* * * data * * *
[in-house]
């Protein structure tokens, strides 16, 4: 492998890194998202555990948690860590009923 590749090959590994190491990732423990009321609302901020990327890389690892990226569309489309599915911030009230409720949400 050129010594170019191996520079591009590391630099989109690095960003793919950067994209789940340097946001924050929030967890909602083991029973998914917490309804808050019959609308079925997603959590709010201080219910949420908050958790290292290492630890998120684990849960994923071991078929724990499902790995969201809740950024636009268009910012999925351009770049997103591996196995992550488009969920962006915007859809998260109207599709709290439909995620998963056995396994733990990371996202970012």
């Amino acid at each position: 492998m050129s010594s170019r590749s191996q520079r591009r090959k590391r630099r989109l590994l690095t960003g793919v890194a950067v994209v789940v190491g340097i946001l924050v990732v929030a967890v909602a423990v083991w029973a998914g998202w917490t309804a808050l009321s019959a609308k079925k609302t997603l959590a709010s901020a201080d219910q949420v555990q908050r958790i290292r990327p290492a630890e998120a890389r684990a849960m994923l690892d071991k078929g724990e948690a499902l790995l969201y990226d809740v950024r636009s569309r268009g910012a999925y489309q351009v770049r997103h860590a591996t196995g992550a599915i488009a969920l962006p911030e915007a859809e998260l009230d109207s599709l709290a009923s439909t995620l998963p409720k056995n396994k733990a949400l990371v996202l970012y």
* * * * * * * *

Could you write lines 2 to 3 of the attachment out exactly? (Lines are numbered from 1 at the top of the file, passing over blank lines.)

């Protein structure tokens, strides 16, 4: 492998890194998202555990948690860590009923 590749090959590994190491990732423990009321609302901020990327890389690892990226569309489309599915911030009230409720949400 050129010594170019191996520079591009590391630099989109690095960003793919950067994209789940340097946001924050929030967890909602083991029973998914917490309804808050019959609308079925997603959590709010201080219910949420908050958790290292290492630890998120684990849960994923071991078929724990499902790995969201809740950024636009268009910012999925351009770049997103591996196995992550488009969920962006915007859809998260109207599709709290439909995620998963056995396994733990990371996202970012």
């Amino acid at each position: 492998m050129s010594s170019r590749s191996q520079r591009r090959k590391r630099r989109l590994l690095t960003g793919v890194a950067v994209v789940v190491g340097i946001l924050v990732v929030a967890v909602a423990v083991w029973a998914g998202w917490t309804a808050l009321s019959a609308k079925k609302t997603l959590a709010s901020a201080d219910q949420v555990q908050r958790i290292r990327p290492a630890e998120a890389r684990a849960m994923l690892d071991k078929g724990e948690a499902l790995l969201y990226d809740v950024r636009s569309r268009g910012a999925y489309q351009v770049r997103h860590a591996t196995g992550a599915i488009a969920l962006p911030e915007a859809e998260l009230d109207s599709l709290a009923s439909t995620l998963p409720k056995n396994k733990a949400l990371v996202l970012y």